Head number 2 in place . . . this is the head that was difficult to remove but now it slid easily into place on the 6 new studs shipped from England.

And heads 3 to 7 . . .

Here you can see the push rods sticking up and Terry seating the O-rings for the last head.

And the nuts go on the studs snugly but not tight . . .

Then the long exhaust manifold and intake manifolds are bolted in place. Since the heads were not yet bolted down tightly they could individually align themselves squarely with the manifold. Then we could torque the heads down.

Torque the heads? . . . super easy! I watched and Terry worked up a sweat. I was such a great helper!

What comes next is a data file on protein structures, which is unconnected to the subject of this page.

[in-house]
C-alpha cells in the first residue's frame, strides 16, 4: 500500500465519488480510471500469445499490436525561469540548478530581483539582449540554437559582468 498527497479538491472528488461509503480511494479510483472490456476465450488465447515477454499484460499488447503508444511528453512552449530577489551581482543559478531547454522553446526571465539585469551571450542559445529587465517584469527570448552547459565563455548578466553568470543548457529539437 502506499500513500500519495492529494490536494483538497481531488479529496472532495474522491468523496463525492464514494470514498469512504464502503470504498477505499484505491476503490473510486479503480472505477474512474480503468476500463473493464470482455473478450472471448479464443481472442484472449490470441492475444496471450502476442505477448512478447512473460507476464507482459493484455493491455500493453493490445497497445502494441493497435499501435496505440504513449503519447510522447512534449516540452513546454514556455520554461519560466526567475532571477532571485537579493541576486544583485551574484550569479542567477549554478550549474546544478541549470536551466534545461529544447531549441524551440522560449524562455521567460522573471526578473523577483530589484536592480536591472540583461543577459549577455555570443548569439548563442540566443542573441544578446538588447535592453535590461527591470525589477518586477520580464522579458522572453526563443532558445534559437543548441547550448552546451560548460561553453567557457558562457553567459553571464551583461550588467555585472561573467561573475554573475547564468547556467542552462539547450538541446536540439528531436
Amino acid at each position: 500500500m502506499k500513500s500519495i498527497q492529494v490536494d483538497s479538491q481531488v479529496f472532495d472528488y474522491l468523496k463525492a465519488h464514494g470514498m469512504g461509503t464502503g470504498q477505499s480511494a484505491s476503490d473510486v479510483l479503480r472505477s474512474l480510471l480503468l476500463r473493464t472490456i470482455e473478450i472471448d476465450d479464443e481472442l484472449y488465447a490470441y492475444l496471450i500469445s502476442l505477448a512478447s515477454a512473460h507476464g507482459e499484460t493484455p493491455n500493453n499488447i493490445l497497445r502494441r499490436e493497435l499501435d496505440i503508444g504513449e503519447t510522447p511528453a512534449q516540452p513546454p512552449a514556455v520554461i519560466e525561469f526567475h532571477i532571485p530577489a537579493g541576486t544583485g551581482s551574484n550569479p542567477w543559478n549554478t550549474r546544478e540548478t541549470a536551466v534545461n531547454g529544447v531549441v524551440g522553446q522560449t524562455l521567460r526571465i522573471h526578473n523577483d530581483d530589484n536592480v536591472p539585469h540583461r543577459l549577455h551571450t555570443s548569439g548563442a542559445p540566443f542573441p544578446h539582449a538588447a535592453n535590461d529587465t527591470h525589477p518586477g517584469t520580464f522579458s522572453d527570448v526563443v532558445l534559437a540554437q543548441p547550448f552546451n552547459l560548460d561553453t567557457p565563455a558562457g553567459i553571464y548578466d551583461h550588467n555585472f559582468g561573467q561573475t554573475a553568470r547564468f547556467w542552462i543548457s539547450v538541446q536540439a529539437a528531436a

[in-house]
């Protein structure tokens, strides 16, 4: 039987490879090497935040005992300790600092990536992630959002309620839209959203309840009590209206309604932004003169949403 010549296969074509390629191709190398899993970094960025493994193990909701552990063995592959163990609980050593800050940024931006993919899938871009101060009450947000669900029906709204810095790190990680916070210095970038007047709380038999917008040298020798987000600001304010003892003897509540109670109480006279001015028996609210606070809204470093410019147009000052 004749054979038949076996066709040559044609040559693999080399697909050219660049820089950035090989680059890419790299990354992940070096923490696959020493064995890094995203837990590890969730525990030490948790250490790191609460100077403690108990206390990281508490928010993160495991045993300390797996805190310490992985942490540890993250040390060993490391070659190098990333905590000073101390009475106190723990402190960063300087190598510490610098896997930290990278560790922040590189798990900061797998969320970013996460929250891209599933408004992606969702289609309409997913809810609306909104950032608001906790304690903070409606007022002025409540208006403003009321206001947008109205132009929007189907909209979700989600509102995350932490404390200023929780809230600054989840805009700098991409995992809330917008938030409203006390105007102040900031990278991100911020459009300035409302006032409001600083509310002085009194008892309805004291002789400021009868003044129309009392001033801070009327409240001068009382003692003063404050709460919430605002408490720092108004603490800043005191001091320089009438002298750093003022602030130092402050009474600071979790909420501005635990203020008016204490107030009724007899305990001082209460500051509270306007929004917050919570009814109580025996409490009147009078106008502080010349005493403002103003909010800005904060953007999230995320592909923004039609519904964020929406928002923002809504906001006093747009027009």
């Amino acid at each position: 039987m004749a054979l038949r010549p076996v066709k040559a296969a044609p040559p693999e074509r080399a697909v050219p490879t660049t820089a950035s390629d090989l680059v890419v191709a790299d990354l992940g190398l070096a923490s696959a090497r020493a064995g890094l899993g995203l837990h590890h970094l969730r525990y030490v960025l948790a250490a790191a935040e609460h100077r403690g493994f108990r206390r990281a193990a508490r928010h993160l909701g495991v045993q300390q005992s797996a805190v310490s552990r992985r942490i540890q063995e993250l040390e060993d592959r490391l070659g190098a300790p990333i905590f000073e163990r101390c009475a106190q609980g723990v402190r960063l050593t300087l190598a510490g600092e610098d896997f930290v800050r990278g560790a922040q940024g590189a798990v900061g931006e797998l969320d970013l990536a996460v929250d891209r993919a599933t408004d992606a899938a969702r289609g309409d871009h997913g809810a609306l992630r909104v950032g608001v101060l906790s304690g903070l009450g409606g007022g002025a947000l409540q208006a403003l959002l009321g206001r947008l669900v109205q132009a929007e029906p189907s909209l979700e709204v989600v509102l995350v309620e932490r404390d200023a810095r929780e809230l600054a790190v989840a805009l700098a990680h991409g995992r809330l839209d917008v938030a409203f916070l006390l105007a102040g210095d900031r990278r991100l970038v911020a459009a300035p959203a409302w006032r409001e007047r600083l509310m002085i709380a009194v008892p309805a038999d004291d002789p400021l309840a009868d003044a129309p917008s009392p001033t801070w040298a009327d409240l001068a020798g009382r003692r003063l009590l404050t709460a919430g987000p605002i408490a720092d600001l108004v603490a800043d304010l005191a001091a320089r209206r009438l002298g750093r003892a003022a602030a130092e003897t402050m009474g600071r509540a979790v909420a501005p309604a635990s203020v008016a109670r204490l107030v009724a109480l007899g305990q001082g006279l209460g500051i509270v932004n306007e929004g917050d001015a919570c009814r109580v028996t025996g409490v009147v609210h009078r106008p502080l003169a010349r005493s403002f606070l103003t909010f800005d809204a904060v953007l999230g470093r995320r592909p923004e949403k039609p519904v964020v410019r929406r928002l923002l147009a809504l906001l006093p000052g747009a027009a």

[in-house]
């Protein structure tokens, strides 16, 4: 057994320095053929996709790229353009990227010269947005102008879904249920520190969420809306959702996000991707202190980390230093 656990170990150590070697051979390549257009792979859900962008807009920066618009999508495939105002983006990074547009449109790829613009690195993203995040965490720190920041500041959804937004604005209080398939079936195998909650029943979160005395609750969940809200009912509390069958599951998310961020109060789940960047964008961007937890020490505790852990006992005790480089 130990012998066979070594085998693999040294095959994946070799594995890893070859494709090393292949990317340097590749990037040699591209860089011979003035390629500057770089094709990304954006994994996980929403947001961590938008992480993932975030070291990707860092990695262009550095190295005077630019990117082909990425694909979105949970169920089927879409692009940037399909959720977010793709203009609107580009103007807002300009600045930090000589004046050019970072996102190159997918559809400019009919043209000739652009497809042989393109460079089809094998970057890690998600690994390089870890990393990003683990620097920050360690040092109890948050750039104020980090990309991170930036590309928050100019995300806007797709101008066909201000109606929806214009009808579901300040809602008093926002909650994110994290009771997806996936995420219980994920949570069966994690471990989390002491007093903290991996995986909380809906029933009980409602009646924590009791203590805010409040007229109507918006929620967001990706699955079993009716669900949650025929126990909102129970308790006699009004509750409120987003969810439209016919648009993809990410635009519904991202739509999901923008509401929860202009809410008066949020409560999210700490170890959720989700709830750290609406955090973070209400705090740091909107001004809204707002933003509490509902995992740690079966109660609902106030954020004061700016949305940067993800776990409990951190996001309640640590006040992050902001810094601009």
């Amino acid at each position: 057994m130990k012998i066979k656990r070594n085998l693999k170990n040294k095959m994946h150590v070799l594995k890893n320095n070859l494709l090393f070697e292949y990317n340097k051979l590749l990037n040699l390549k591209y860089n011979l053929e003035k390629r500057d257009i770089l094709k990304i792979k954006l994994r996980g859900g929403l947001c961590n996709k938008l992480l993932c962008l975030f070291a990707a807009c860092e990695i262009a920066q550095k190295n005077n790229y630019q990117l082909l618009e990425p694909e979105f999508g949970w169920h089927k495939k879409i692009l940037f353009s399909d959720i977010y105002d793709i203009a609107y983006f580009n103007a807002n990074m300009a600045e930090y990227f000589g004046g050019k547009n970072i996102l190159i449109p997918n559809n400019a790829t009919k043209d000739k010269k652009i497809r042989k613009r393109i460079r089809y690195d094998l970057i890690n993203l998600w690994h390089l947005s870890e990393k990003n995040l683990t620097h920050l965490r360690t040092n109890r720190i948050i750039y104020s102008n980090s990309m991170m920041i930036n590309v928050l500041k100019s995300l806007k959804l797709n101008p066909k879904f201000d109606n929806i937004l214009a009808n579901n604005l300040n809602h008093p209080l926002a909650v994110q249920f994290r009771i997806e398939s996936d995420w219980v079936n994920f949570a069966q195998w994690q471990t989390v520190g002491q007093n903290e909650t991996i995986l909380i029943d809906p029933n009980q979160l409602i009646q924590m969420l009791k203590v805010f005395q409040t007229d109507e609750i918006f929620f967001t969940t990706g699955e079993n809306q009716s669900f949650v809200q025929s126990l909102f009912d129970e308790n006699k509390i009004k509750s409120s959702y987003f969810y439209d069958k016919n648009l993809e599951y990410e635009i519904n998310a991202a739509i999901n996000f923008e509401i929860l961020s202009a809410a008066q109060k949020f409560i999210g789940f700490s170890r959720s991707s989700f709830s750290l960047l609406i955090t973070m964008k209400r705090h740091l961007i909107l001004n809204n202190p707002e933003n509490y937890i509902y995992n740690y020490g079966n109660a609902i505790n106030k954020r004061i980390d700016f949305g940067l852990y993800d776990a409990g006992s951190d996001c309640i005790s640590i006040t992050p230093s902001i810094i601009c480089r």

After the heads were all in place, Terry reset the valve clearances whilst I rolled the engine over by hand. We had also taken the “Gardner” name plates off the heads as the access hole offered a great lifting point. Now, with the heads torqued down, I could start blinging the old girl with my polished hardware . . .  Bling is very important on the COLUMBIA III!

We had removed the fuel control on the second day and dropped it off in Campbell River for over haul. The report later was that the control was in excellent shape and required only a few parts and gaskets from England. Three weeks later we picked it up. Here Terry reconnects the two fuel controls in preparation for reinstalling. . . .

… on the engine . . . Note the levers that can pump fuel up to the injectors individually or lock out the fuel supply to any particular cylinder if one chooses. My old Skipper, Dennis Mattson, has the same engine in his fishboat and he often runs the engine with several cylinders isolated if he has to idle for an extended period. The engine then operates as though it is under a load and doesn’t soot up .. . .

Now here’s a story!!!!!!!!!!!!!!!!!!!! The injectors . . .